Shabbat As The Vehicle To Build The Temple, And Keep The Flame Of Hope Alive

This week’s parshah (Torah portion) primarily deals with the construction of the Mishkan (Tabernacle), as the Torah gives extreme detail of its architecture and design. Commentaries offer much depth behind the repetitive nature of these pesukim (verses); the only other parallel we have in the Torah of this much seemingly extraneous information being presented would be the story of Eliezer searching, and ultimately finding, a wife for Yitzhak (Isaac) – Rivkah (Rebecca).

However, puzzlingly, as a preamble to the entire topic of the Mishkan, the Torah writes [Shemot 35’ 1’-2’]:

Moses then convoked the whole Israelite community and said to them: These are the things that G-d has commanded you to do:

On six days work may be done, but on the seventh day you shall have a sabbath of complete rest, holy to G-d; whoever does any work on it shall be put to death.

Rashi offers that the reason why the Torah reiterates the commandment to keep the Shabbat (Sabbath) here is to extinguish any notion of the importance of the building the Mishkan superseding the obligation to guard the Shabbat. Despite the great holiness associated with the construction of the Tabernacle, Shabbat was not to be violated in order to hasten its creation.

The commentary of the great Ohr Hachaim posits differently, however. He asserts, that the Jews had recently sinned greatly in the arena of idol worship by creating the Golden Calf [see Shemot Chap. 32], and the Talmud [Horiyot 8A] writes that the sin of idol worship is akin to violating the entire Torah [as the premise and foundation of the Torah is the belief in the G-d who gave us the Torah at Sinai; any corruption of that tenet undermines the foundation of the totality of the Torah]. Therefore, in order to pave the way for the Jews to merit having G-d openly present in their midst through the creation of a Tabernacle, the Jews needed to rectify the blemish of basically having nullified their connection to the entire Torah through idol worship. The antidote to that sin was the commandment to keep Shabbat, as the Talmud states [Shabbat 118B] that even one who violated committed idolatry in of the worst conceivable fashions can earn forgiveness for their sin through guarding Shabbat properly. Hence, according to Ohr Hachaim, the commandment to keep Shabbat is not given here to warn against its violation in pursuit of building the Tabernacle – rather, the mitzvah (Torah commandment) to keep Shabbat is in fact the vehicle through which the Mishkan would be built!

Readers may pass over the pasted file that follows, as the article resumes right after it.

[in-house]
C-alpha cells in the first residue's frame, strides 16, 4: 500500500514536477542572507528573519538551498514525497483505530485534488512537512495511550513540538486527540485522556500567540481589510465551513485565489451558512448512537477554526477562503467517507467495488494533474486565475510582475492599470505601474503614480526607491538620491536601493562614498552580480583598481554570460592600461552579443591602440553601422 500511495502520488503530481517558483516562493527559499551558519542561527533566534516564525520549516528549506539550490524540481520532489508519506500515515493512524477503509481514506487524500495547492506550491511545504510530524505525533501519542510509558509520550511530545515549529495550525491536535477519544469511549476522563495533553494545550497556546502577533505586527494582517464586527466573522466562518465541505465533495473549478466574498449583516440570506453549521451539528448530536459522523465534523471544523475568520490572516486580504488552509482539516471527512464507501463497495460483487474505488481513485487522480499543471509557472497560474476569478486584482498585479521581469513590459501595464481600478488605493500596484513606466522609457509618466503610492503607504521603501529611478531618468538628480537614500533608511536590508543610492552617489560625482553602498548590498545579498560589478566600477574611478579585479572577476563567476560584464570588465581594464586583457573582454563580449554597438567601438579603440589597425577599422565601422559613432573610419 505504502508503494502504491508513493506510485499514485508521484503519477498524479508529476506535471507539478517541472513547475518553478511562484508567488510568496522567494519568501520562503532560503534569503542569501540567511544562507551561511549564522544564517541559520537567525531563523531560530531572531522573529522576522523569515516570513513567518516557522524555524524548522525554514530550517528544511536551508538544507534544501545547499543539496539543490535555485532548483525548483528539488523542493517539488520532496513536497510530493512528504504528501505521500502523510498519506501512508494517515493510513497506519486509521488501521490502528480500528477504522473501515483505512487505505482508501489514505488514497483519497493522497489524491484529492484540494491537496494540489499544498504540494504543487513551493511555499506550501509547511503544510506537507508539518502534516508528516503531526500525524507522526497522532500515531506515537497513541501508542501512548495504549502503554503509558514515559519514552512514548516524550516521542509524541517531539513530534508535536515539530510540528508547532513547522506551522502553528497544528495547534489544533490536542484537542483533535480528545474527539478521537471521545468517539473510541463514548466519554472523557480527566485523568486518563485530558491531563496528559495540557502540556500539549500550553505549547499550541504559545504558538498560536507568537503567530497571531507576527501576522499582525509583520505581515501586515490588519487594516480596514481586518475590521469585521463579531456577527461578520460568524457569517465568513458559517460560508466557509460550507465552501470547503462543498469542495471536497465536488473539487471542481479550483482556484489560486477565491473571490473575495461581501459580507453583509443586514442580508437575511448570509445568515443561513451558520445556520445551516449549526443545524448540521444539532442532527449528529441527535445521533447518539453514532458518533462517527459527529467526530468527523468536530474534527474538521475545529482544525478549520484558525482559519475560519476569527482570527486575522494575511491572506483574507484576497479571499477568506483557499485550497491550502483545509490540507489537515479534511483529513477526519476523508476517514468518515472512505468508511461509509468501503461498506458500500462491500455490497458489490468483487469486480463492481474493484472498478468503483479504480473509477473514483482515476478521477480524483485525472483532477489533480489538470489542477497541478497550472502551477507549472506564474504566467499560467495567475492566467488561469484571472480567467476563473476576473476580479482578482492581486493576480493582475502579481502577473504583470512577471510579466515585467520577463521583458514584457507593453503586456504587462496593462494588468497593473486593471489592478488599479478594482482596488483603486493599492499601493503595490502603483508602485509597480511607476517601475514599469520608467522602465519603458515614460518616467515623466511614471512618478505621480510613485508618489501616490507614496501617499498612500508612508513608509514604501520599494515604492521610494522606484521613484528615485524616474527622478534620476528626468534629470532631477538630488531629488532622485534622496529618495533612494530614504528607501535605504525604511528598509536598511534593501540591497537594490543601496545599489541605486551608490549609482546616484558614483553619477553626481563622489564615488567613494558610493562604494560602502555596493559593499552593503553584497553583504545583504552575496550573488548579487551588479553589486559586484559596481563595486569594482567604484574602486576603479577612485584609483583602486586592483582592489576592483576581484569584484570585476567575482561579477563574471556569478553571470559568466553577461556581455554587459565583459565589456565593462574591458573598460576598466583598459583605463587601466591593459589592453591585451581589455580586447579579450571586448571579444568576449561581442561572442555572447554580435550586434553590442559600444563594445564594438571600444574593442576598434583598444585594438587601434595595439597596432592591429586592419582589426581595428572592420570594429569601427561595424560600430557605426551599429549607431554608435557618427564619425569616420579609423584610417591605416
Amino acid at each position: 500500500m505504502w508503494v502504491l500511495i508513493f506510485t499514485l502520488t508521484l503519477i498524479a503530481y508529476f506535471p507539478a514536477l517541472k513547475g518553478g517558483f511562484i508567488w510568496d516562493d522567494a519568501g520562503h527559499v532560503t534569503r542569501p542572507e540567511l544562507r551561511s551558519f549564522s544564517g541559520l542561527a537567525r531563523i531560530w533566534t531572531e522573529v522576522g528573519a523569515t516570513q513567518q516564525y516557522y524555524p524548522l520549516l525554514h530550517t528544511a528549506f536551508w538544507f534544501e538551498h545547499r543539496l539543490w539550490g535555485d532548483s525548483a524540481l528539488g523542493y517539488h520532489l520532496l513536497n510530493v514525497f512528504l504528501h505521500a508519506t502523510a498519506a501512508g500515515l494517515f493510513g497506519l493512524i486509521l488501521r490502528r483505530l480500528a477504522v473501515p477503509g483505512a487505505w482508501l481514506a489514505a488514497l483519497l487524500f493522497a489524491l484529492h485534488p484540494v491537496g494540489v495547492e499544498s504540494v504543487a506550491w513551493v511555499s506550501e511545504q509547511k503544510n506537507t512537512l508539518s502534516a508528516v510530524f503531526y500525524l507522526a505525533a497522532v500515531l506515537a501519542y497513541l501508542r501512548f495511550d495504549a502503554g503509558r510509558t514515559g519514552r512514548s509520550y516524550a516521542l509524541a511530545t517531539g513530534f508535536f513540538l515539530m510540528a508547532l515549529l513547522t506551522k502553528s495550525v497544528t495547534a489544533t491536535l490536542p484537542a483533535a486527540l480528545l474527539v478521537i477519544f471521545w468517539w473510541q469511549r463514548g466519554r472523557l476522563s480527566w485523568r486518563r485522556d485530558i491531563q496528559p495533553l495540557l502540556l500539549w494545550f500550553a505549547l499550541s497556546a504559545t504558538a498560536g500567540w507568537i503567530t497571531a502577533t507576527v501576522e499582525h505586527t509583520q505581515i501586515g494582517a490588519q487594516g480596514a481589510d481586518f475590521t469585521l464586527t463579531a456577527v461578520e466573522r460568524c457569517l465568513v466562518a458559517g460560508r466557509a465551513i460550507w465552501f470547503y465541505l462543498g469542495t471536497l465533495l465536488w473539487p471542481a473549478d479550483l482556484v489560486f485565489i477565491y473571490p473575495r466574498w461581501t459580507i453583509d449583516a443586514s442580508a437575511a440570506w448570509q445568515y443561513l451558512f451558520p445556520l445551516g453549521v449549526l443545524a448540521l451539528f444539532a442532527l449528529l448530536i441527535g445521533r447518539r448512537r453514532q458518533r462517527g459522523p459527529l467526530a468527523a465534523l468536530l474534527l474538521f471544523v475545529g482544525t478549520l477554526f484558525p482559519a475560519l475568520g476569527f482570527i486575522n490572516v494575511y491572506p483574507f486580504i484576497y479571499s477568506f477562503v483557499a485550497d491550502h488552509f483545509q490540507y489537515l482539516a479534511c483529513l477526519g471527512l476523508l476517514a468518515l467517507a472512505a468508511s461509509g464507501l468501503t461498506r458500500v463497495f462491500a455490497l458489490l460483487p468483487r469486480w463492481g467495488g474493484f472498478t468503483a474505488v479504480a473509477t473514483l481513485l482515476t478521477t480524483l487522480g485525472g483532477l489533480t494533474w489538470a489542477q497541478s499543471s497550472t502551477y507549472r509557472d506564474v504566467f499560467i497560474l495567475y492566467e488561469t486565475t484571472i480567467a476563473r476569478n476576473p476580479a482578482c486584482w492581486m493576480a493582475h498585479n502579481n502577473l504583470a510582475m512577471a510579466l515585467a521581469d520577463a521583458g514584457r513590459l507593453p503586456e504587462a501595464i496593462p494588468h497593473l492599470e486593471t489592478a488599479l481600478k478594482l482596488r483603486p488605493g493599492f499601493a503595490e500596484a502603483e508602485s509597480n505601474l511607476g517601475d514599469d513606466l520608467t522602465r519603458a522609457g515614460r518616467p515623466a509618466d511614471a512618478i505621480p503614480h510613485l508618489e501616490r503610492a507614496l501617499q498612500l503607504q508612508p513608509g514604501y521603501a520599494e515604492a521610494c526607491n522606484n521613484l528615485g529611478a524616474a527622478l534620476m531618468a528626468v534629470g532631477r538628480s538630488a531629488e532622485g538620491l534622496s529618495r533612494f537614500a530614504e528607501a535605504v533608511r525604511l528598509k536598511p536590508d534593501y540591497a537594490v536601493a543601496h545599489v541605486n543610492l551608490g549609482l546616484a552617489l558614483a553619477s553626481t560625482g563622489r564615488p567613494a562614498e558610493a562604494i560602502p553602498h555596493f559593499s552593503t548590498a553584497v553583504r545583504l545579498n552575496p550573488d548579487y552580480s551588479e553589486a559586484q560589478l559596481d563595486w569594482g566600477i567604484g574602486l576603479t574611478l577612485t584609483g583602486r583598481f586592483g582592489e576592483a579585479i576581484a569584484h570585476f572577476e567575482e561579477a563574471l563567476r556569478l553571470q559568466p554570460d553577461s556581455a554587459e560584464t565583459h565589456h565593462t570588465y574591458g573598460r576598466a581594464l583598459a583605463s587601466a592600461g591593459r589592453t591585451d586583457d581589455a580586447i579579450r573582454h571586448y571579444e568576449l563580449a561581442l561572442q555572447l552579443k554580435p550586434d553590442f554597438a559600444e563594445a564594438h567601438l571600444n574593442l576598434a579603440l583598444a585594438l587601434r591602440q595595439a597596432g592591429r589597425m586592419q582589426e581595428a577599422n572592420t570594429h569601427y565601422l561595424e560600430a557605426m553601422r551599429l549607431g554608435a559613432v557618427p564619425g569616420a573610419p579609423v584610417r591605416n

Rokeach [1200 CE] offers an allusion to this as well, for over here, the Torah writes 40 words in total regarding the mitzvah to keep Shabbat – and the Torah was supposed to be given on the 40th day, until the Jews worshiped the golden calf on day 39 – and there are 39 primary forms of labors that are forbidden on Shabbat!

It appears to the author of this article however, that perhaps, the placement of the commandment to keep the Shabbat before the detailed construction of the Mishkan begins is designed to hint at the true Temple of the Jewish people – for after thousands of years of no homeland, no Beit Hamikdash (Holy Temple), exile and persecution, our national identity in the metaphysical sense has been the mitzvah of Shabbat: it warms the heart and soul of the Jewish people like no other. (Perhaps, that is why, when nations have decided to persecute our religion, often, the first target is the observance of Shabbat.)

May we merit the coming of the Messiah speedily in our days, where we can bask the holy light of Shabbat together in our homeland, speedily in our days.